# [R] inverse prediction and Poisson regression

Fri Jul 25 17:55:22 CEST 2003

Vincent:

Here is a simple solution using Prof. Bates' non-linear least squares
algorithm:

Best,
Ravi.

> Phytopath <- data.frame(x=c(0, 0.03, 0.1), y=c(28, 21, 11))

> Phyto.nls <- nls(y ~ Ymax/(1 + x/x50),data=Phytopath,start=list
(Ymax=20.0,x50=0.01),trace=T)
404.3058 :  20.00  0.01
15.76932 :  27.96313636  0.04960484
2.043625 :  28.2145584  0.0694645
1.851401 :  28.33886844  0.07198951
1.851231 :  28.34892493  0.07185953
1.851230 :  28.34843670  0.07186804
1.851230 :  28.3484688  0.0718675
> summary(Phyto.nls)

Formula: y ~ Ymax/(1 + x/x50)

Parameters:
Estimate Std. Error t value Pr(>|t|)
Ymax 28.34847    1.31522  21.554   0.0295 *
x50   0.07187    0.01348   5.332   0.1180
---
Signif. codes:  0 `***' 0.001 `**' 0.01 `*' 0.05 `.' 0.1 ` ' 1

Residual standard error: 1.361 on 1 degrees of freedom

Correlation of Parameter Estimates:
Ymax
x50 -0.6001

----- Original Message -----
From: Vincent Philion <vincent.philion at irda.qc.ca>
Date: Friday, July 25, 2003 9:25 am
Subject: Re: [R] inverse prediction and Poisson regression

> Hi, ... and good morning!
>
> ;-)
>
> On 2003-07-25 08:43:35 -0400 Spencer Graves
> <spencer.graves at PDF.COM> wrote:
>
> > 	  The Poisson assumption means that Y is a number of
> independent events from
> > a theoretically infinite population occurring in a specific time
> or place.
> > The function "glm" with 'family="poisson"' with the default link
> = "log"
> > assumes that the logarithm of the mean of Y is a linear model in
> the
> > explanatory variable.
>
> OK, I think my data can fit that description.
>
> >
> > 	  How is Y measured?
>
> Y is the number of line intercepts which encounters mycelial
> growth. i/e if mycelia intercepts the line twice, 2 is reported.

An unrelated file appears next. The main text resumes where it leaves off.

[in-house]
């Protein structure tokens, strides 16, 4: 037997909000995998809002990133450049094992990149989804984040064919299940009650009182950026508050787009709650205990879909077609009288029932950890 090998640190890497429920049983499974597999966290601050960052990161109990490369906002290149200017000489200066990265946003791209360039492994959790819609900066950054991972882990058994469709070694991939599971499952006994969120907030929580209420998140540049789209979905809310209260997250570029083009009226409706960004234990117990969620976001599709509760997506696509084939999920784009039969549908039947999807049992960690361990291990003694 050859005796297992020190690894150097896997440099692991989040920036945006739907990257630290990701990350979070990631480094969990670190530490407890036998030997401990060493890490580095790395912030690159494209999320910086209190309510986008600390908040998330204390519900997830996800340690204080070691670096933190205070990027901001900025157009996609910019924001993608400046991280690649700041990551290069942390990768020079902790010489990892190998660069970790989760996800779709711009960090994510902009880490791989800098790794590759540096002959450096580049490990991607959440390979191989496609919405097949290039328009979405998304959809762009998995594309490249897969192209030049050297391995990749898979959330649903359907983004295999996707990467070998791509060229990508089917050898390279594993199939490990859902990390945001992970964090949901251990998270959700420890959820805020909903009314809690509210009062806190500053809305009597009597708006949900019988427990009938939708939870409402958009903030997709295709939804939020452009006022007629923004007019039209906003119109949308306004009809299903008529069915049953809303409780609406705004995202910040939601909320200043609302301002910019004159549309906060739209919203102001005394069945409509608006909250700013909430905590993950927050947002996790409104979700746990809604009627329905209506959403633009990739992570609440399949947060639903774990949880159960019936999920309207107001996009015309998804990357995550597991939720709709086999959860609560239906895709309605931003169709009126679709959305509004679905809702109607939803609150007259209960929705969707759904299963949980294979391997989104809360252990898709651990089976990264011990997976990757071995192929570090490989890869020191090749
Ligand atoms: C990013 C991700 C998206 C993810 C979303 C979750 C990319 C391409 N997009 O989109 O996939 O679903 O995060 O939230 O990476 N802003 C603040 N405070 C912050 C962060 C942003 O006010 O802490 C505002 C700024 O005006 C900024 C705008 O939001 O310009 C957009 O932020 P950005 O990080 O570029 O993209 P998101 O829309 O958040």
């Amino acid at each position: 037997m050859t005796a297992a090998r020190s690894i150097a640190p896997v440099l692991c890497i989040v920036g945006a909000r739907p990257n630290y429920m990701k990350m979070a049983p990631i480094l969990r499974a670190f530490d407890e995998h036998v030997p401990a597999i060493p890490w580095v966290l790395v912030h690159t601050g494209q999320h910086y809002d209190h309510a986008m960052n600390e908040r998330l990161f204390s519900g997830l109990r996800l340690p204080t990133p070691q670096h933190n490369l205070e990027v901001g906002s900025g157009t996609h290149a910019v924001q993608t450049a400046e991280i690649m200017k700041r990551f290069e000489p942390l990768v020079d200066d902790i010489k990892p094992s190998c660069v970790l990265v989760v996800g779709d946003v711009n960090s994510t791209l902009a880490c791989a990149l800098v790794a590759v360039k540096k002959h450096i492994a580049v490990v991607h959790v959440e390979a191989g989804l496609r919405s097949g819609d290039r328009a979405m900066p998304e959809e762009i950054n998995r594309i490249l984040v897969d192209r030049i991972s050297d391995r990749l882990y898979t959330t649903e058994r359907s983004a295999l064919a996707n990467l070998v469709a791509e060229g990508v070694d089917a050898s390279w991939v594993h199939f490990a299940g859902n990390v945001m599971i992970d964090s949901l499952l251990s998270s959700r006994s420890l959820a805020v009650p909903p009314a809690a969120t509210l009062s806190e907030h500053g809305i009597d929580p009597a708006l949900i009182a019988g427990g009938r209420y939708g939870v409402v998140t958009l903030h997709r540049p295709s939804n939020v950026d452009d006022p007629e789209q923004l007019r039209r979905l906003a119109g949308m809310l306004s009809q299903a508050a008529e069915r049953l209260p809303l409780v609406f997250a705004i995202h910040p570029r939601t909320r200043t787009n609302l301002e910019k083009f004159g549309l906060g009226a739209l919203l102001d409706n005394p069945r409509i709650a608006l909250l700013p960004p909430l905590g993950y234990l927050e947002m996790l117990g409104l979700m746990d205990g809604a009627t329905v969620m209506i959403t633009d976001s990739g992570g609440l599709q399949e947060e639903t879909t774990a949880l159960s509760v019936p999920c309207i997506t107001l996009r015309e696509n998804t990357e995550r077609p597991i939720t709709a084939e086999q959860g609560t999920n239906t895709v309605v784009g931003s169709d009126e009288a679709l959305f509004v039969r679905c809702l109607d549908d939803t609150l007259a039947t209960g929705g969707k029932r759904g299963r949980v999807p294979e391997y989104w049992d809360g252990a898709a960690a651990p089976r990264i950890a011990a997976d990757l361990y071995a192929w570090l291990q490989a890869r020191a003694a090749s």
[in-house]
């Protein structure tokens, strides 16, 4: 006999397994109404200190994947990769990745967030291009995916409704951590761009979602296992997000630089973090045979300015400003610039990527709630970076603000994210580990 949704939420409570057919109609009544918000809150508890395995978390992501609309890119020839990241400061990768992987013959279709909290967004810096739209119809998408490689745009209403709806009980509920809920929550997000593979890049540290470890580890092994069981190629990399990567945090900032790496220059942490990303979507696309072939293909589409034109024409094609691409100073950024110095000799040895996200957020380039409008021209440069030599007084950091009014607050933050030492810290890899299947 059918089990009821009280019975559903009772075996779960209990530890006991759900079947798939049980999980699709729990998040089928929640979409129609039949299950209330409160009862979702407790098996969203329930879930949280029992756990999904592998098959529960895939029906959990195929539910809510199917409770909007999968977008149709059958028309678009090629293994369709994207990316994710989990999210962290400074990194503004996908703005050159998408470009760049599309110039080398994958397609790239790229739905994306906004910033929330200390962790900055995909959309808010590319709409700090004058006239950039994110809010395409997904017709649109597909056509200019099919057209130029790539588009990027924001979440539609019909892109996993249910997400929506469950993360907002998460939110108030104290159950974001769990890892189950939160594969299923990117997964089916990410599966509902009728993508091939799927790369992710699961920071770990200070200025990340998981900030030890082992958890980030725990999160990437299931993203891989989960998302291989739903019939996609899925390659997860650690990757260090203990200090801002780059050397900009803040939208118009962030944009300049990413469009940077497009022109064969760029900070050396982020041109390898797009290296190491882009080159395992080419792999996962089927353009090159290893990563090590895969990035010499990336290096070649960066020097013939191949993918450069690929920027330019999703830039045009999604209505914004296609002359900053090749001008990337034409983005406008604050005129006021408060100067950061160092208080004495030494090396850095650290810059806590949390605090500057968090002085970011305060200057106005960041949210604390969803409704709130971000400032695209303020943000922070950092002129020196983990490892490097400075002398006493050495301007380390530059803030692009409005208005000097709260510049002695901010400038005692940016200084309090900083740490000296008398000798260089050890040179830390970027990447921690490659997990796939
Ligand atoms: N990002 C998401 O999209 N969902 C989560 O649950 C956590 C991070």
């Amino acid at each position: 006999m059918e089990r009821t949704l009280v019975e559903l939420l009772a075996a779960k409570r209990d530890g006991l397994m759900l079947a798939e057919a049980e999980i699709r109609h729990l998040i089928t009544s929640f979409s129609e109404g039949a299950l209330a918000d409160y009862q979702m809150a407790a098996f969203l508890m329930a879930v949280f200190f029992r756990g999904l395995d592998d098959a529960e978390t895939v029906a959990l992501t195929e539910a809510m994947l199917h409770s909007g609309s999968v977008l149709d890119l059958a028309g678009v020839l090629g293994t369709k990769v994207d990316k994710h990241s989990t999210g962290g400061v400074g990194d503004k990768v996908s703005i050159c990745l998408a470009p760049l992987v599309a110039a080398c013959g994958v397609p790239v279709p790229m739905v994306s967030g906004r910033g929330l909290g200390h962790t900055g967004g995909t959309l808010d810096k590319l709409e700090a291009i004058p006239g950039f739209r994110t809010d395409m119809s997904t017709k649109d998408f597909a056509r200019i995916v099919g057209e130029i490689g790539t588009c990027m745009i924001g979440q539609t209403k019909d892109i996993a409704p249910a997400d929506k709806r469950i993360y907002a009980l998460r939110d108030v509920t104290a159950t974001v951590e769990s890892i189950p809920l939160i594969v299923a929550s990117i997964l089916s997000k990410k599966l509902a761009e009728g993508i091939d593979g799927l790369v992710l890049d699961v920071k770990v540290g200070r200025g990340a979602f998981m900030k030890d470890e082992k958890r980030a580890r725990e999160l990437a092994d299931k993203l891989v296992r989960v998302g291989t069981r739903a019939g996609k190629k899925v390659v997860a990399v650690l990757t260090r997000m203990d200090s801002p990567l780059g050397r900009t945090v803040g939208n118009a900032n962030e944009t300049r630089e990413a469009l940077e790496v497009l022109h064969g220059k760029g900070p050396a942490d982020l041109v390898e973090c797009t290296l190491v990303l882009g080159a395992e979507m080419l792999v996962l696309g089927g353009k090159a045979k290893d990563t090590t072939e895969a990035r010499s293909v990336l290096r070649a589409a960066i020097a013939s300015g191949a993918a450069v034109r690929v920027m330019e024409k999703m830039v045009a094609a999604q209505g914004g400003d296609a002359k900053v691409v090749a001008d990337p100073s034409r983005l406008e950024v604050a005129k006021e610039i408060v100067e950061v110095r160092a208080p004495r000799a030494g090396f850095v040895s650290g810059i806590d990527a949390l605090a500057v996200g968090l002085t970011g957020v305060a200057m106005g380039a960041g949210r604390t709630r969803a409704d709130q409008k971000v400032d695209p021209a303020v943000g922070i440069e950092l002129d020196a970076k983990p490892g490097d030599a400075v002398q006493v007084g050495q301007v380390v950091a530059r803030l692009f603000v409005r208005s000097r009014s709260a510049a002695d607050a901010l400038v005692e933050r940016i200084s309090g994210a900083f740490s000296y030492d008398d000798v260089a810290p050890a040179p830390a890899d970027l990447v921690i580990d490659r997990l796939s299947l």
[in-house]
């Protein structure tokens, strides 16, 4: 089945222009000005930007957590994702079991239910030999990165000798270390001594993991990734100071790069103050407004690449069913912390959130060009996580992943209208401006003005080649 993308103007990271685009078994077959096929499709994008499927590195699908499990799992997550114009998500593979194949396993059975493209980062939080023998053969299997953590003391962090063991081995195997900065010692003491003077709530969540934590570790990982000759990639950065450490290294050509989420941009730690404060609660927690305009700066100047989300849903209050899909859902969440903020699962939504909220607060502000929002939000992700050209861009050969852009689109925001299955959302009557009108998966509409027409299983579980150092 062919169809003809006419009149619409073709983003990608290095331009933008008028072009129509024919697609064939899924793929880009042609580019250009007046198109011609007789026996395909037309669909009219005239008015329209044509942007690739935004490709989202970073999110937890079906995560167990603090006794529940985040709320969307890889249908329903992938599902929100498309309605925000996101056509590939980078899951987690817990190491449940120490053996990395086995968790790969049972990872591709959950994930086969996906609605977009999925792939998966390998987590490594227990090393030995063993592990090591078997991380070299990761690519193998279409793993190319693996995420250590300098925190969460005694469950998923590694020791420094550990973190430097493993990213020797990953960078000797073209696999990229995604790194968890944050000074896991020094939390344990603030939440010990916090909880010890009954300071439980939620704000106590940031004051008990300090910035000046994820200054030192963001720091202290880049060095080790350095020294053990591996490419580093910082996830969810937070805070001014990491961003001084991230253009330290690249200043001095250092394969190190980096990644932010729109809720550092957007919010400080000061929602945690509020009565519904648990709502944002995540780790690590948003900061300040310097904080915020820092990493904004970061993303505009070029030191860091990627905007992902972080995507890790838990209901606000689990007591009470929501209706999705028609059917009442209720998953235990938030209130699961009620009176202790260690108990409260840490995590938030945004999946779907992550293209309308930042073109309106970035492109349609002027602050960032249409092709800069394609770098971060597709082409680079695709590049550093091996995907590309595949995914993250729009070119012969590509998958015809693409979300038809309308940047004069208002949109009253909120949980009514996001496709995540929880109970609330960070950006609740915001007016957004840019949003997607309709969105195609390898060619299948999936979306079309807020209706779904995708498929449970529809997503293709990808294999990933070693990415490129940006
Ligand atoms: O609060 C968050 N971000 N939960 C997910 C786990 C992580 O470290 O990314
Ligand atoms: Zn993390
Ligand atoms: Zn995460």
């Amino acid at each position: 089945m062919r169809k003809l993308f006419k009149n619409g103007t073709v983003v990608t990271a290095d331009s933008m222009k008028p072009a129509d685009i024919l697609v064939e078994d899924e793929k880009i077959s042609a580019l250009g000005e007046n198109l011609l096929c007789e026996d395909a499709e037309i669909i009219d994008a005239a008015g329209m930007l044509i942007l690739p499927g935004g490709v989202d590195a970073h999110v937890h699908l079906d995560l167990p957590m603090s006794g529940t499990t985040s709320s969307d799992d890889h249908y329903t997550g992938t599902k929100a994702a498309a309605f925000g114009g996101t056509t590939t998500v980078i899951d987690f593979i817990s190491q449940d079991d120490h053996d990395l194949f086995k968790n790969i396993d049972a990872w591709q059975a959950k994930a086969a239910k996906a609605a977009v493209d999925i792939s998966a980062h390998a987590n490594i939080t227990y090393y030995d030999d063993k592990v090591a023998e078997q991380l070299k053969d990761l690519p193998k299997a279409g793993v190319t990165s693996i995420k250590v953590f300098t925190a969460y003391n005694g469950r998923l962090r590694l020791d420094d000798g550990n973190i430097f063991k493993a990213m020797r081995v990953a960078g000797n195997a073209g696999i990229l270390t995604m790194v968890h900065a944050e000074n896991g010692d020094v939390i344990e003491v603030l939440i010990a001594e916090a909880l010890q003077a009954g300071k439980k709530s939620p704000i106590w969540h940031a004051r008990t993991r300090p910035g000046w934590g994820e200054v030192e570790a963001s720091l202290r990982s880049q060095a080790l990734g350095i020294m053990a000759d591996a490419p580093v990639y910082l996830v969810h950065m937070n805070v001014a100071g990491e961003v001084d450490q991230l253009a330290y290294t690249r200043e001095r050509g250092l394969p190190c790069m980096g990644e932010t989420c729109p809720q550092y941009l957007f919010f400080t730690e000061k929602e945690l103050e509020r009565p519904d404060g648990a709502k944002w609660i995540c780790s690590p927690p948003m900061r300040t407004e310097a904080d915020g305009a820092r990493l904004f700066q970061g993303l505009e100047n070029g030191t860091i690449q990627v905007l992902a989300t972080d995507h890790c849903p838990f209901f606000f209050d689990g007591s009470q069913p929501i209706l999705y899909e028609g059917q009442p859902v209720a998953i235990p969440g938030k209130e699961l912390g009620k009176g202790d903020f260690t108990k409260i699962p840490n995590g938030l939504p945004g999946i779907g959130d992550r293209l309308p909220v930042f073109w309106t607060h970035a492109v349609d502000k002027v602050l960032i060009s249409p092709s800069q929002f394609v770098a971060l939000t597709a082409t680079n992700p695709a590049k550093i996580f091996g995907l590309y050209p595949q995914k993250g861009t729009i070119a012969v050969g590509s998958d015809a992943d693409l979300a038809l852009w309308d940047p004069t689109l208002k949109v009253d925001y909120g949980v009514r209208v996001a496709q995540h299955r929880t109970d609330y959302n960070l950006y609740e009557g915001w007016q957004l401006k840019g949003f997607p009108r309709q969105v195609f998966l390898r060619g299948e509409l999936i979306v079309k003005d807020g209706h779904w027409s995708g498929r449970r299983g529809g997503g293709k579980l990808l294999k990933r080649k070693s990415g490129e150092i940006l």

> This follows poisson.
>
> If it the number out N, with N approximately 500 (and you know N),
> > then you have a logistic regression situation.
>
> No, 500 spores can grow, but there is no "real" limit on the
> amount of growth possible, and so no limit on the number of
> intercepts. So this is why I adopted Poisson, not knowing how
> complicated my life would become!!!
> ;-)
>
>  In that case, section 7.2 in
> > Venables and Ripley (2002) should do what you want.  If Y is a
> percentage
> > increase
>
> ... But you may be right, that I'm making this just too
> complicated and that I should simply look at percentage... Any
>
>
> > 	  When dose = 0, log(dose) = (-Inf).  Since 0 is a legitimate
> dose,
> > log(dose) is not acceptable in a model like this.  You need a
> model like
> > Peter suggested.
>
> OK, I see I will need stronger coffee to tackle this, but I will
> read this in depth today.
>
> Depending on you purpose, log(dose+0.015) might be
> > sufficiently close to a model like what Peter suggested to
> > question.  If not, perhaps this solution will help you find a
> better
> > solution.
>
> In other words, "cheat" and model Y_0 with a "small" value =
> log(0.015) ? How would this affect the LD50 value calculated and
> the confidence intervals? I guess I could try several methods, but
> how would I go about choosing the right one? Criteria?
>
> > 	  I previously was able to get dose.p to work in R, and I just
> now was able
> > to compute from its output.  The following worked in both S-Plus
> 6.1 and R
> > 1.7.1:
> >
> >> LD50P100p <- print(LD50P100)
> >              Dose         SE
> > p = 14: -2.451018 0.04858572
> >> exp(LD50P100p[1,1]+c(-2,0,2)*LD50P100p[1,2])-0.015
> > [1] 0.06322317 0.07120579 0.08000303
>
> OK, I will need to try this (later today). I don't see "dose.p" in
> this?
> again, many thanks,
>
> --
> Vincent Philion, M.Sc. agr.
> Phytopathologiste
> Institut de Recherche et de Développement en Agroenvironnement (IRDA)
> 3300 Sicotte, St-Hyacinthe
> Québec
> J2S 7B8
>
> téléphone: 450-778-6522 poste 233
> courriel: vincent.philion at irda.qc.ca
> Site internet : www.irda.qc.ca
>
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